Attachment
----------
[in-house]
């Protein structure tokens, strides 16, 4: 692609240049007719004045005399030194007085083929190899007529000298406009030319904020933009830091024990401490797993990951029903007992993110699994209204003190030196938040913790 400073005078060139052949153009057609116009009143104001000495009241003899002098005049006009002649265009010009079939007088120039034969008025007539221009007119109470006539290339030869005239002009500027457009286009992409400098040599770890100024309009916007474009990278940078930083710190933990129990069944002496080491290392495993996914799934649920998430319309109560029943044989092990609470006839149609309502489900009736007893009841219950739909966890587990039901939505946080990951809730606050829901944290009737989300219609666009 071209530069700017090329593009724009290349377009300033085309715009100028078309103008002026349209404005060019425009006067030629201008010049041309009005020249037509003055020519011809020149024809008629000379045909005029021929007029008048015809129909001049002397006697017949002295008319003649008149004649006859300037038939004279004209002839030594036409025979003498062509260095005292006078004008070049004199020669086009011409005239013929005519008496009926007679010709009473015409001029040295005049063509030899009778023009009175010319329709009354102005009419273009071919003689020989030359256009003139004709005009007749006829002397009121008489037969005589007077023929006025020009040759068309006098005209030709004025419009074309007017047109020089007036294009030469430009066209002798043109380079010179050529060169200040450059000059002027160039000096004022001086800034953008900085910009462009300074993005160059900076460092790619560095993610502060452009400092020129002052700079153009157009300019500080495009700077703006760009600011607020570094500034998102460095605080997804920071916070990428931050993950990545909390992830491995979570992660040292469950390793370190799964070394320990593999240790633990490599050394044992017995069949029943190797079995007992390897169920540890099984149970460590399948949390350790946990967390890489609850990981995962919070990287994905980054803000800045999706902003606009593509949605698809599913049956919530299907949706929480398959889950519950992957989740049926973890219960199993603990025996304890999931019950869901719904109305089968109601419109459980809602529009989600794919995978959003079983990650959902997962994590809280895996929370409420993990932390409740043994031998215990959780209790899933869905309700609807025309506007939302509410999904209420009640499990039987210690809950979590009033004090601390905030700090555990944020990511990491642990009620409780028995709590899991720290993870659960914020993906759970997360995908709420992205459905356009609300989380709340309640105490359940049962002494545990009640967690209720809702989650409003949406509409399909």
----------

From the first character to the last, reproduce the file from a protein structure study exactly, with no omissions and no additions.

[in-house]
């Protein structure tokens, strides 16, 4: 692609240049007719004045005399030194007085083929190899007529000298406009030319904020933009830091024990401490797993990951029903007992993110699994209204003190030196938040913790 400073005078060139052949153009057609116009009143104001000495009241003899002098005049006009002649265009010009079939007088120039034969008025007539221009007119109470006539290339030869005239002009500027457009286009992409400098040599770890100024309009916007474009990278940078930083710190933990129990069944002496080491290392495993996914799934649920998430319309109560029943044989092990609470006839149609309502489900009736007893009841219950739909966890587990039901939505946080990951809730606050829901944290009737989300219609666009 071209530069700017090329593009724009290349377009300033085309715009100028078309103008002026349209404005060019425009006067030629201008010049041309009005020249037509003055020519011809020149024809008629000379045909005029021929007029008048015809129909001049002397006697017949002295008319003649008149004649006859300037038939004279004209002839030594036409025979003498062509260095005292006078004008070049004199020669086009011409005239013929005519008496009926007679010709009473015409001029040295005049063509030899009778023009009175010319329709009354102005009419273009071919003689020989030359256009003139004709005009007749006829002397009121008489037969005589007077023929006025020009040759068309006098005209030709004025419009074309007017047109020089007036294009030469430009066209002798043109380079010179050529060169200040450059000059002027160039000096004022001086800034953008900085910009462009300074993005160059900076460092790619560095993610502060452009400092020129002052700079153009157009300019500080495009700077703006760009600011607020570094500034998102460095605080997804920071916070990428931050993950990545909390992830491995979570992660040292469950390793370190799964070394320990593999240790633990490599050394044992017995069949029943190797079995007992390897169920540890099984149970460590399948949390350790946990967390890489609850990981995962919070990287994905980054803000800045999706902003606009593509949605698809599913049956919530299907949706929480398959889950519950992957989740049926973890219960199993603990025996304890999931019950869901719904109305089968109601419109459980809602529009989600794919995978959003079983990650959902997962994590809280895996929370409420993990932390409740043994031998215990959780209790899933869905309700609807025309506007939302509410999904209420009640499990039987210690809950979590009033004090601390905030700090555990944020990511990491642990009620409780028995709590899991720290993870659960914020993906759970997360995908709420992205459905356009609300989380709340309640105490359940049962002494545990009640967690209720809702989650409003949406509409399909």